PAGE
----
Financial Terms
Tax deferral option

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Definition of Tax deferral option

Tax Deferral Option Image 1

Tax deferral option

The feature of the U.S. Internal Revenue Code that the capital gains tax on an asset is
payable only when the gain is realized by selling the asset.

Related Terms:

Abandonment option

The option of terminating an investment earlier than originally planned.

After-tax profit margin

The ratio of net income to net sales.

After-tax real rate of return

Money after-tax rate of return minus the inflation rate.

American option

An option that may be exercised at any time up to and including the expiration date.
Related: European option

American option

An option that can be exercised any time until its
expiration date. Contrast with European option.

American-style option

An option contract that can be exercised at any time between the date of purchase and
the expiration date. Most exchange-traded options are American style.

Arbitrage-free option-pricing models

Yield curve option-pricing models.

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Asian option

option based on the average price of the asset during the life of the option.

Asymmetric taxes

A situation wherein participants in a transaction have different net tax rates.

Average tax rate

taxes as a fraction of income; total taxes divided by total taxable income.

average tax rate

Total taxes owed divided by total income.

Bargain-purchase-price option

Gives the lessee the option to purchase the asset at a price below fair market
value when the lease expires.

Barrier options

Contracts with trigger points that, when crossed, automatically generate buying or selling of
other options. These are very exotic options.

Basket options

Packages that involve the exchange of more than two currencies against a base currency at
expiration. The basket option buyer purchases the right, but not the obligation, to receive designated
currencies in exchange for a base currency, either at the prevailing spot market rate or at a prearranged rate of
exchange. A basket option is generally used by multinational corporations with multicurrency cash flows
since it is generally cheaper to buy an option on a basket of currencies than to buy individual options on each
of the currencies that make up the basket.

Before-tax profit margin

The ratio of net income before taxes to net sales.

Binomial option pricing model

An option pricing model in which the underlying asset can take on only two
possible, discrete values in the next time period for each value that it can take on in the preceding time period.

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Black-Scholes option-pricing model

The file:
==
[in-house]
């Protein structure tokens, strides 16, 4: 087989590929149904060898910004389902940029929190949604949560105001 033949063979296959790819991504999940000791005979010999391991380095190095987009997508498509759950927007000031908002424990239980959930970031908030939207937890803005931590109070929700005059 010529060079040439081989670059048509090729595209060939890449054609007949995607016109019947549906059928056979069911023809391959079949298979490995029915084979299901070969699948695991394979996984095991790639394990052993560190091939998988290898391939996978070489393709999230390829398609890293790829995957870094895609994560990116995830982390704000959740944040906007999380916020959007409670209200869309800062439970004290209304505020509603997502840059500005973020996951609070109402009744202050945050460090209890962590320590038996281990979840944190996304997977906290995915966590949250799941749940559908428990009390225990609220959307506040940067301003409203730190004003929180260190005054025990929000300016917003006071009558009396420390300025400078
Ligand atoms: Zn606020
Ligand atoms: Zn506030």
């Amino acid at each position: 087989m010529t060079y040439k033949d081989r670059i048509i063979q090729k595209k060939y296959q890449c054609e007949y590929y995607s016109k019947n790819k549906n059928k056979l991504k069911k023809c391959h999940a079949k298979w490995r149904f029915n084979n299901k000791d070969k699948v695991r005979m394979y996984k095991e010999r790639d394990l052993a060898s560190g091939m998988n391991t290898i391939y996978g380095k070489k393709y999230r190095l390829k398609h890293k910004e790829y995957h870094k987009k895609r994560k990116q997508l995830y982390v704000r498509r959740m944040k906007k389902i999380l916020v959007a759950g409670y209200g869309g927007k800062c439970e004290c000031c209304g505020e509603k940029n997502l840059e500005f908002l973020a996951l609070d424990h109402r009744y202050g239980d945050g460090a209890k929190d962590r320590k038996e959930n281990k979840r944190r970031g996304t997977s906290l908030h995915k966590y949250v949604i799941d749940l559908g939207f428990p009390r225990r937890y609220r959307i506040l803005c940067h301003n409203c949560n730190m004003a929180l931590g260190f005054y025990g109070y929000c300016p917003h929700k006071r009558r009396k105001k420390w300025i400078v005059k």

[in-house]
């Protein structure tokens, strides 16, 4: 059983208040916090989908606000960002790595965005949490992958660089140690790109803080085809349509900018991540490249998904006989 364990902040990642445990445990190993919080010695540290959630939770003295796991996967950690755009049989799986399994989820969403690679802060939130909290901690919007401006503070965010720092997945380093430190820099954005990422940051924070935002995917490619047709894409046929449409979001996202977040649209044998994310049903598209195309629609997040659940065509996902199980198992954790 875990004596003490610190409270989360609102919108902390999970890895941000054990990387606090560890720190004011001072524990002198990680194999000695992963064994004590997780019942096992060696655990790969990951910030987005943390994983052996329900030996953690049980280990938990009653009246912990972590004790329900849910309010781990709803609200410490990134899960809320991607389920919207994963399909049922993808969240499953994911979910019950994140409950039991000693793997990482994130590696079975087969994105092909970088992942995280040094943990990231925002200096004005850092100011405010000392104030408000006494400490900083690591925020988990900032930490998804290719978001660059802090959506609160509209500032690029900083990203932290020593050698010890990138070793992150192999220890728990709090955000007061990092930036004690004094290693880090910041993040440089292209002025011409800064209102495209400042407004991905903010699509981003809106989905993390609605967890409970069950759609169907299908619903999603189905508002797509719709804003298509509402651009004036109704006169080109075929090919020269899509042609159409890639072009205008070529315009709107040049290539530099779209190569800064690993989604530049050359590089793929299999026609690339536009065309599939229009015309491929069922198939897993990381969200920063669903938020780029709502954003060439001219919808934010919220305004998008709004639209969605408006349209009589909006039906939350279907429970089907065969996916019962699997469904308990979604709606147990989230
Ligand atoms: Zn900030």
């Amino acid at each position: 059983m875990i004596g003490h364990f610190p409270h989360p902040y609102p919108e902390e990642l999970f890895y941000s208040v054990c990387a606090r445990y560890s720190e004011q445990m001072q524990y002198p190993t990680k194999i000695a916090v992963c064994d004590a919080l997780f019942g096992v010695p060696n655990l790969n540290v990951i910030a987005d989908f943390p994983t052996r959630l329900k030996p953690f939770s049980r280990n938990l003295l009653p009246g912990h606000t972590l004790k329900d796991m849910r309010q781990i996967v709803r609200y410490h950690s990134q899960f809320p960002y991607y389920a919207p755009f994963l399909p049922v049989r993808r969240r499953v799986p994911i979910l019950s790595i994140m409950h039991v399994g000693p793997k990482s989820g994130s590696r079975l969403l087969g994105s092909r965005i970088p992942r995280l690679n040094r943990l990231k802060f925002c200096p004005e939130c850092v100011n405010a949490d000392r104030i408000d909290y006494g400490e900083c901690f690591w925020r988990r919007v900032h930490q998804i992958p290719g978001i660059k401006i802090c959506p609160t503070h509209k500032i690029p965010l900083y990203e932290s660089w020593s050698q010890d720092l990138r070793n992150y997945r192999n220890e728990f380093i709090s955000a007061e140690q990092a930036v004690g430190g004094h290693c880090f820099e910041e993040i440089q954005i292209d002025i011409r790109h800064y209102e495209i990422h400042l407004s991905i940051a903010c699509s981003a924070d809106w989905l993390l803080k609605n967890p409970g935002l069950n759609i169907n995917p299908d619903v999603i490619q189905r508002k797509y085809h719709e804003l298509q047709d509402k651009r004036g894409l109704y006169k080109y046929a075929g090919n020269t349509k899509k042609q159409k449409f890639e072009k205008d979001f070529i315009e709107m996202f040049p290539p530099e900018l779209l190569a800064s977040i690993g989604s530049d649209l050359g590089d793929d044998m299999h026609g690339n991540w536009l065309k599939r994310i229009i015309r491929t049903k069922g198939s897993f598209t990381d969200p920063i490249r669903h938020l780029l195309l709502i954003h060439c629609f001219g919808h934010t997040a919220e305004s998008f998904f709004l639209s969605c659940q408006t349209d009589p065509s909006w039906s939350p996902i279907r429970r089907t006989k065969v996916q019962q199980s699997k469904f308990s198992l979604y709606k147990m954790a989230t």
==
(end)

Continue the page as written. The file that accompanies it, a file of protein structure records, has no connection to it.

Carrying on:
A model for pricing call options based on arbitrage arguments that uses
the stock price, the exercise price, the risk-free interest rate, the time to expiration, and the standard deviation
of the stock return.

Break-even tax rate

The tax rate at which a party to a prospective transaction is indifferent between entering
into and not entering into the transaction.

cafeteria plan a “menu” of fringe benefit options that include

cash or nontaxable benefits

Call an option

To exercise a call option.

Call option

An option contract that gives its holder the right (but not the obligation) to purchase a specified
number of shares of the underlying stock at the given strike price, on or before the expiration date of the
Call premium
Premium in price above the par value of a bond or share of preferred stock that must be paid to
holders to redeem the bond or share of preferred stock before its scheduled maturity date.

Call Option

A contract that gives the holder the right to buy an asset for a
specified price on or before a given expiration (maturity) date

call option

Right to buy an asset at a specified exercise price on or before the exercise date.

Cash flow after interest and taxes

Net income plus depreciation.

Compound option

option on an option.

Corporate tax view

The argument that double (corporate and individual) taxation of equity returns makes
debt a cheaper financing method.

Corporate taxable equivalent

Rate of return required on a par bond to produce the same after-tax yield to
maturity that the premium or discount bond quoted would.

Covered or hedge option strategies

Strategies that involve a position in an option as well as a position in the
underlying stock, designed so that one position will help offset any unfavorable price movement in the other,
including covered call writing and protective put buying. Related: naked strategies

Currency option

An option to buy or sell a foreign currency.

Current Income Tax Expense

That portion of the total income tax provision that is based on
taxable income.

Current Tax Payment Act of 1943

A federal Act requiring employers to withhold income taxes from employee pay.

Dealer options

Over-the-counter options, such as those offered by government and mortgage-backed
securities dealers.

Deferred Income Tax Expense

That portion of the total income tax provision that is the result
of current-period originations and reversals of temporary differences.

Deferred Tax Asset

Future tax benefit that results from (1) the origination of a temporary difference